Red hot Hawke's Bay has become a highly anticipated event on our calendar.
Just a quick flight across Cook Strait and you're among all the best red wine producers from Hawke's Bay - wonderful, especially when conditions are often bitingly cold, giving a glass of red wine extra allure.
Peter represented us at this year's event. He flew in gale-force southerlies and sleet to do his bit for the column!
This year's event was held in early June at Chaffers Dock, adjacent to Waitangi Park and was well attended by about 150 people from the media and trade.
We had decided that this trip should focus on seeking out producers that we either hadn't heard of, or wines that we hadn't yet tried and Peter discovered some interesting ones, including Alluviale and Dada.
Alluviale wines are made from grapes sourced from Mangatahi, west of Hastings and the famous Gimblett Gravels. The company produces just 2500 cases of wine each vintage.
Alluviale Blanc 2010 ($24)
A blend of 96 per cent sauvignon blanc and 4 per cent semillon, this wine has a ripe tropical and gooseberry aroma. Creamy peach and stone-fruit flavours liven up the mid-palate and the finish is slightly sweet and fruity.
Alluviale Gimblett Gravels 2010 ($33)
A blend of 85 per cent merlot and 15 per cent cabernet franc. The aroma is a satisfying blend of eucalypt and old barrels, jam and leather. The palate delivers intense plum, blackberry and chocolate flavours. Drying tannins with lively acids provide good structure. Grainy mouth feel, full bodied, a big chunky style.
Wine under the Dada label is made by the same winemakers that produce Alluviale. The wines are simply called Dada 1 (white) and Dada 2 (red).
Dada 1 2008 ($50)
75 per cent sauvignon blanc, 10 per cent viognier, 10 per cent semillon and 5 per cent gewurztraminer.
This wine undergoes a wild yeast ferment, spends 10 months in old oak, 10 months on gross lees, undergoes minimal fining and filtration and is then aged eight months before bottling.
Stonefruit and peach on the nose with creamy citrus flavours and some skin phenolics providing balance. The slight astringency is balanced by some cognac-like flavour towards the finish. Spicy, plenty of length and very interesting.
Dada 2 2009 ($70)
Predominantly merlot with some syrah and cabernet franc.
Dada 2 is made without sulphur and winemaker David Ramonteu says this means excessive care has to be taken over fruit quality. All berries are put over a selection table to cull any spoilage and sometimes this leads to lower-than-expected fruit volume, hence a small production. Despite this care, problems do ensue and the wine is dumped - no sulphur means no control.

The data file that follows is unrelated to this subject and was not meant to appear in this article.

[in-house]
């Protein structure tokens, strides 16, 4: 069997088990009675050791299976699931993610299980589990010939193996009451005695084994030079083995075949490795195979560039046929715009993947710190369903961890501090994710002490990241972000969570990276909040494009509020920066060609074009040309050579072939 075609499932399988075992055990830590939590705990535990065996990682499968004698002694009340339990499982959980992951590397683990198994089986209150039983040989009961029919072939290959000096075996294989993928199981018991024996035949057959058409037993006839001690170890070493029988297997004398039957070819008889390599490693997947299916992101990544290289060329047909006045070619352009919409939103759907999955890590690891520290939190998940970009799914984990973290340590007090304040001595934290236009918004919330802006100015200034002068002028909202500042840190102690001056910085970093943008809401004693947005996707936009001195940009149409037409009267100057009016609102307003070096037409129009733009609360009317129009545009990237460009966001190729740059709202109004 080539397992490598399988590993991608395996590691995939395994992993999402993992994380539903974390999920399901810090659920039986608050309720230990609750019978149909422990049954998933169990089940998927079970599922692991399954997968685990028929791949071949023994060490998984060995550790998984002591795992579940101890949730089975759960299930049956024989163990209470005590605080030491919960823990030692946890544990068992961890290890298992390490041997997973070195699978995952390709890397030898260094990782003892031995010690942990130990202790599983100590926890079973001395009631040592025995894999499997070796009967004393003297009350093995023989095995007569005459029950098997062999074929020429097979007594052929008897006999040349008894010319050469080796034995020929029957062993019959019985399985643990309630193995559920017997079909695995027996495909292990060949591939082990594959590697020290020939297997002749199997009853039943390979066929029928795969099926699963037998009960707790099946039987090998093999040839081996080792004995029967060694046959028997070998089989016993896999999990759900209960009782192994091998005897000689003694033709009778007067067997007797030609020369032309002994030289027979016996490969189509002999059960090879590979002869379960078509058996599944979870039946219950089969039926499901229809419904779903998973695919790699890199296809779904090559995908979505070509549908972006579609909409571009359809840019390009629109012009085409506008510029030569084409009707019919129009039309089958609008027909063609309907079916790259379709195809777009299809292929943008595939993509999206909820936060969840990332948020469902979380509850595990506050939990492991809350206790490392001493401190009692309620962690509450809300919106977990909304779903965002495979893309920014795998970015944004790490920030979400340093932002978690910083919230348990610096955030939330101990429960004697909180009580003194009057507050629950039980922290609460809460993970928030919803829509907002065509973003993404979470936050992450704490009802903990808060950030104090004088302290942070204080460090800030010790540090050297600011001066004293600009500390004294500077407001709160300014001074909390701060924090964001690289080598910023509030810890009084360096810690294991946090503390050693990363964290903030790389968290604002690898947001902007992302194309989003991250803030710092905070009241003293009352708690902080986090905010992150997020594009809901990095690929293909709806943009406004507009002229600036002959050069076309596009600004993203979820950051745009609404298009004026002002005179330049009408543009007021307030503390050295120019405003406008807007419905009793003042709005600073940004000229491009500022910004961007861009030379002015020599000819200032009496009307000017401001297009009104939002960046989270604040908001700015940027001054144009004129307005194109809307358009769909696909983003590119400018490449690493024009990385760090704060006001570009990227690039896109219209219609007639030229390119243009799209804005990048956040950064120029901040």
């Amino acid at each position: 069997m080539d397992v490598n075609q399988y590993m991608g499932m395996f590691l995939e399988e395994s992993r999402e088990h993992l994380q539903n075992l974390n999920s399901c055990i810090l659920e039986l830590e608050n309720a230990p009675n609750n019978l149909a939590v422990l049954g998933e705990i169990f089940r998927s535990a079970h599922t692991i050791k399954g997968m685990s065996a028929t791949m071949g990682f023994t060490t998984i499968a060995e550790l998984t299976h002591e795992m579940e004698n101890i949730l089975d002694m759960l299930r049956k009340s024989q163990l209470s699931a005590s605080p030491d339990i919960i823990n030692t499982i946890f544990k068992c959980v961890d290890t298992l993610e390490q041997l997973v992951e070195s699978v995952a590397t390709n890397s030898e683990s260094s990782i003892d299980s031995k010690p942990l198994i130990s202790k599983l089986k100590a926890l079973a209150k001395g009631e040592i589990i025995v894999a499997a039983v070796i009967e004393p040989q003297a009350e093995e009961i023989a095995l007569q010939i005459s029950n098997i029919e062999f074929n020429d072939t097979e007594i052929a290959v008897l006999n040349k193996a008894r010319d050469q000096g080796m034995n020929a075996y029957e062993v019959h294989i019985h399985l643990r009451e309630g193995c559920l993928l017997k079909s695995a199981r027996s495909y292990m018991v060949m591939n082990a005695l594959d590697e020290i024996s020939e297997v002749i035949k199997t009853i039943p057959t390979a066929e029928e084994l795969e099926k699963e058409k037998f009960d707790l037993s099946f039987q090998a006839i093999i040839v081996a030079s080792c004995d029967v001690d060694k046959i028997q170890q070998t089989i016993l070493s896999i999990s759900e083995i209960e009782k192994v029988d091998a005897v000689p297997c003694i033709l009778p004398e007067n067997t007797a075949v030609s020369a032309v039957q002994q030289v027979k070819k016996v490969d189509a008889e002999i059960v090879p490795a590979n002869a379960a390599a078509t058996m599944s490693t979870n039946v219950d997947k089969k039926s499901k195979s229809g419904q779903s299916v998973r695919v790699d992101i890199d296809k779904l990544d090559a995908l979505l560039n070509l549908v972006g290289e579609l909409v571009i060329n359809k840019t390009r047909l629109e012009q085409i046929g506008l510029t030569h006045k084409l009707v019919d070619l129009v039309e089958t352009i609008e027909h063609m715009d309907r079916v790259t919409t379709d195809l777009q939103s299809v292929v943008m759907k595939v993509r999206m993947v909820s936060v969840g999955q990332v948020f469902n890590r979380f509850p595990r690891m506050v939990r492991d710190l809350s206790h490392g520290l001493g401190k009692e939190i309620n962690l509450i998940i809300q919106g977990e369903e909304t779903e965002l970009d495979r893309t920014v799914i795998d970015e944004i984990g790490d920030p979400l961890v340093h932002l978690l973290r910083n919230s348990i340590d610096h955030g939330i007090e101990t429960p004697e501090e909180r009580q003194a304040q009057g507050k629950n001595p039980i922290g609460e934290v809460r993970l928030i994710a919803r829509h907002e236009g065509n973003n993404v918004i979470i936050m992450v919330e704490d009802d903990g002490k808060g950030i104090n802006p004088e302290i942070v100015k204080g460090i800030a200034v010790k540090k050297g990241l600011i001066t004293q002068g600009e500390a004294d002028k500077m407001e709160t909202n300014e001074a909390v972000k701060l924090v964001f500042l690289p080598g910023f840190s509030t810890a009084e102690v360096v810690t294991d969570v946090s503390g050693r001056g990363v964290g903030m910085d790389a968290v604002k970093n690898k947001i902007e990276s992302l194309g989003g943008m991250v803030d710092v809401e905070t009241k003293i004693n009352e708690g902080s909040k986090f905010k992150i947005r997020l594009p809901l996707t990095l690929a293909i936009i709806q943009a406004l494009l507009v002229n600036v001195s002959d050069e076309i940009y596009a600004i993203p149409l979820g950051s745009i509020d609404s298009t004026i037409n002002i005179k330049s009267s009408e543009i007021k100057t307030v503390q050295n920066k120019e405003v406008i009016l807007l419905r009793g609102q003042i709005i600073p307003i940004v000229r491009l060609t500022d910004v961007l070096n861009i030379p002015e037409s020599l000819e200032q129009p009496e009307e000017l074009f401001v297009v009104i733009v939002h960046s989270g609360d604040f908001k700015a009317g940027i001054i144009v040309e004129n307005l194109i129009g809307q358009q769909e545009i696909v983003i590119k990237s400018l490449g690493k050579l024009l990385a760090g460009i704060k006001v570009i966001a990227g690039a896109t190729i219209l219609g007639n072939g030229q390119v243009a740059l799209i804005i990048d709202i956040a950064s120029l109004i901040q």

Plum and black cherry on the aroma with warming, concentrated plum and chocolate flavours washing across the palate. Weighty mouth-feel with firm, drying tannins delivering balance. A lick of strawberry on the finish; this wine is young and powerful - a delight.
Wine must run through David's veins, his family owns Domaine Cauhape in Jurancon, near the Spanish border. David became a consultant with French wine company Oenodov and travels the world, which is how he found his way here.
Peter had time to discuss one of our pet subjects - the cork versus the screw cap closure, with Tim Turvey of Clearwater Estate. “I discussed his use of cork in the top wines his company produces. Clearwater uses the Diam cork and hasn't had a failure yet.
“He wouldn't think of sealing top wines under any other closure. Screw caps are used in the more commercial styles, all except a chardonnay which in his words ‘needs fattening up' which you can't achieve with screw caps.
“He also pointed out that screw caps cost 20 cents each versus 70 cents for a cork and I wonder if this is driving the use of screw caps in some of the top tier wines that might still be better served under a high-quality cork closure.”
Tim told Peter that the extra margin that comes with his top brands helps defray the extra cost and considering that the famous Basket Press retails for $160 and the Clearview Endeavour Chardonnay comes in at $250, it's not surprising.
“Interestingly, this wine has minimal intervention, seems the less intervention, the higher the price in some cases,” Peter muses.
The show wasn't as well attended as in previous years, which seems a shame.
Peter also commented that many of the red wines lacked definition, resulting in a sense of uniformity. This was especially apparent with syrah.
“Normally I could smell the pepper spice notes as I walked in the door, but this time I struggled to find it. Even Trinity Hill, produced by the famous John Hancock, normally the king of spicy wines, seemed a little lacking.
“I discovered that the weather hasn't been playing ball but perhaps some viticultural decisions made a broad difference too.”
- The Marlborough Express